Thursday, March 23, 2023

The rush to archive footage of the Capitol uprising before it went away

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As a violent crowd incited by President Donald Trump stormed the United States Capitol on January 6, interrupting proceedings in Congress to officially certify Joe Biden as president-elect, a Redditor with the username Adam Lynch has begun. a wire on the r / DataHoarder subreddit – a forum dedicated to backing up data that may be erased or deleted. “Archiving videos before potential deletion from various websites…” it started.

The thread included a link to upload files to Mega, a New Zealand-based cloud storage service. Within minutes, the feed was so inundated with Twitter links, Snapchat downloads, and other videos that Mega briefly closed the link. Since reopening, the Reddit thread has received over 2,000 comments with detailed data about the incident.

Lynch (who asked to be identified only by her username, citing death threats) is Canadian and was shocked to see the footage of Washington. After seeing videos, posts and live streams being quickly removed by platforms and users fearing repercussions following the Black Lives Matter protests last summer, Lynch felt the urgency to archive this new data as soon as possible: “I knew I had to start immediately.

Livestreams were disabled by newscasting platforms and networks during the Capitol attack, and companies like Facebook, YouTube, Twitch and Twitter have since had it. systematically deleted posts that violate the rules for violent or inflammatory content. While Redditors send content, Lynch has spent hours each day uploading it to Mega, as well as offline hard drives for backup.

“If it wasn’t for the [Reddit] wire, I am convinced that a substantial part of this project would not be preserved, ”says Lynch. But many others are also working to protect information before it goes missing. An Instagram account, @homegrownterrorists, garnered around 242,000 subscribers, crowdsourcing efforts to identify crowd members. (The account was briefly disabled and cleared of posts; it was reactivated and started posting regular links to news articles on January 8. The account owner did not respond to a request for comment.) The journalism site Bellingcat, which specializes in surveys based on publicly available online documents, has invited the public to contribute to a publicly editable google links spreadsheet, and the Awakened collective protects live broadcasts from deletion by posting them to its own YouTube and Twitch accounts. Other companies, like the European search engine Intelligence X, also collect and store data.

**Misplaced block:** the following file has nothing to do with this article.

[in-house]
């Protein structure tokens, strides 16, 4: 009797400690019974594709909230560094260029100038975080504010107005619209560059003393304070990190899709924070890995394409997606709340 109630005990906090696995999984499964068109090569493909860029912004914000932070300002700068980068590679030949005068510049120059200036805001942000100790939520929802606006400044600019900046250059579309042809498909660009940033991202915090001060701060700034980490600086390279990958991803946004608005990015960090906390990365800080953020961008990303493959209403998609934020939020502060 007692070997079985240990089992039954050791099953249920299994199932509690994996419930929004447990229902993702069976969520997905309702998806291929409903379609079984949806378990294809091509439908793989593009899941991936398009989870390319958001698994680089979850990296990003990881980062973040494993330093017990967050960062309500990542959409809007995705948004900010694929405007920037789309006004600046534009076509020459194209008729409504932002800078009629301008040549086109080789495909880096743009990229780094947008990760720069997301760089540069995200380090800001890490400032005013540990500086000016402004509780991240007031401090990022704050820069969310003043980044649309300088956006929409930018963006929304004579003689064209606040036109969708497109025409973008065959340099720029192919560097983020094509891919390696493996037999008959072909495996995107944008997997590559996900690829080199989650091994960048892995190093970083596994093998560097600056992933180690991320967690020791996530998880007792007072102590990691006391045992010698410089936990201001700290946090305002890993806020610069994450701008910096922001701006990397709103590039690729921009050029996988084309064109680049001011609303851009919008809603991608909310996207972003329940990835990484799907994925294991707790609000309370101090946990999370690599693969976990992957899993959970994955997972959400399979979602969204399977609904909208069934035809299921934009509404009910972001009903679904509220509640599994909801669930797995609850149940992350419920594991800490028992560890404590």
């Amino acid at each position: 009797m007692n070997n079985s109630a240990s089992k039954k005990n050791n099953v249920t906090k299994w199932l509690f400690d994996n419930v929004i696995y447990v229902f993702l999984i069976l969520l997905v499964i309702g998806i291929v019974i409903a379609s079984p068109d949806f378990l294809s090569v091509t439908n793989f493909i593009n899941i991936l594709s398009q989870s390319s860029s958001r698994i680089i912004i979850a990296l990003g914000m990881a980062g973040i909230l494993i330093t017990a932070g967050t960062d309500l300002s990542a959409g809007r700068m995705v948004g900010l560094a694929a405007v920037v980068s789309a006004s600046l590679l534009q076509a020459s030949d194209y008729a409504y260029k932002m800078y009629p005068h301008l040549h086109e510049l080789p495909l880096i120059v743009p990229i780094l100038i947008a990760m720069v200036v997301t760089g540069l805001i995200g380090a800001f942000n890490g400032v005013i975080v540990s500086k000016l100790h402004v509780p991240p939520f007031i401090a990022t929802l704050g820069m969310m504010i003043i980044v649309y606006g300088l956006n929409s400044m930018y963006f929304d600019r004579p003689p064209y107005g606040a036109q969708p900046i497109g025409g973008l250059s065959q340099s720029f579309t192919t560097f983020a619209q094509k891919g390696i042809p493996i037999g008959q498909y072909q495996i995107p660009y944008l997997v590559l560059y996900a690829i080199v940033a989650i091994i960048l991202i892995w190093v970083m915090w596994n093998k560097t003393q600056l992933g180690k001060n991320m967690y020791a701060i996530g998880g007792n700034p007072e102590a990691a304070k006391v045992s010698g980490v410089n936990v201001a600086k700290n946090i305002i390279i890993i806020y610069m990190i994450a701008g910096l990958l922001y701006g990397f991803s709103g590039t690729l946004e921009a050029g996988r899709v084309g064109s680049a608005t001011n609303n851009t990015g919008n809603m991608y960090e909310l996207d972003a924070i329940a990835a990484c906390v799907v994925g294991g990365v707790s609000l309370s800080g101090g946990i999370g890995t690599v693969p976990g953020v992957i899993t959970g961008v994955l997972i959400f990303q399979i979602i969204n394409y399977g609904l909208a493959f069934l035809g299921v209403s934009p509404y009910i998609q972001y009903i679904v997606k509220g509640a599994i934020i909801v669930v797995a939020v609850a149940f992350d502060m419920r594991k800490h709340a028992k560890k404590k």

These efforts are distinguished by their broad reach, says Gabriella Coleman, an anthropologist from McGill University who studies the politics and ethics of piracy. “Places like Reddit were really central in the past [for doxxing, or revealing people’s identifying information] and continue to be, because you get subredits and threads where everyone contributes special efforts, ”Coleman says. “The difference now is that people share this information on Twitter, and once that person is identified, that information is much more visible. It was just before [hacktivist group] Anonymous who did this.

Coleman says Anonymous’s efforts were once considered extreme, but with each fleeting protest the doxxing has become more common. “Of course you also have groups like Bellingcat who are like hobbyist professionals when it comes to open source intelligence formalized in an organization,” Coleman says. “But you keep seeing masses of people gathering online [and doxx]. “

This creates ethical dilemmas. The currently archived data could haunt the people in the photos for years to come, even if they waive or later pay criminal penalties for their actions. On r / DataHoarder, for example, someone asked, “Do you think it is ethical to preserve content that features someone who now wants the content to be no longer public?”

I asked Lynch if it was hypocritical for someone working to expose members of the crowd to ask a reporter for anonymity.

“I believe that people have the right to protest and to share their voice,” was the response. “If they [mob members] wanted to protect their identity, they could easily have worn a mask or not been broadcast live. But they weren’t wearing a ski mask, not even a Covid mask.

“I think a lot of these factors depend on the context,” Coleman says. “If you engage in an activity that aims to draw attention to the activity itself and you don’t take precautions to hide your identity, it’s understandable that people take that information and make it public.”

Lynch, who plans to submit the data to the Library of Congress, believes this activity preserves history, saying, “We can only store what the world gives us. We are just librarians.

Fixed: An earlier version of this story incorrectly stated that Reddit moderators closed the thread on r / DataHoarder, rather than Mega closing the download link.


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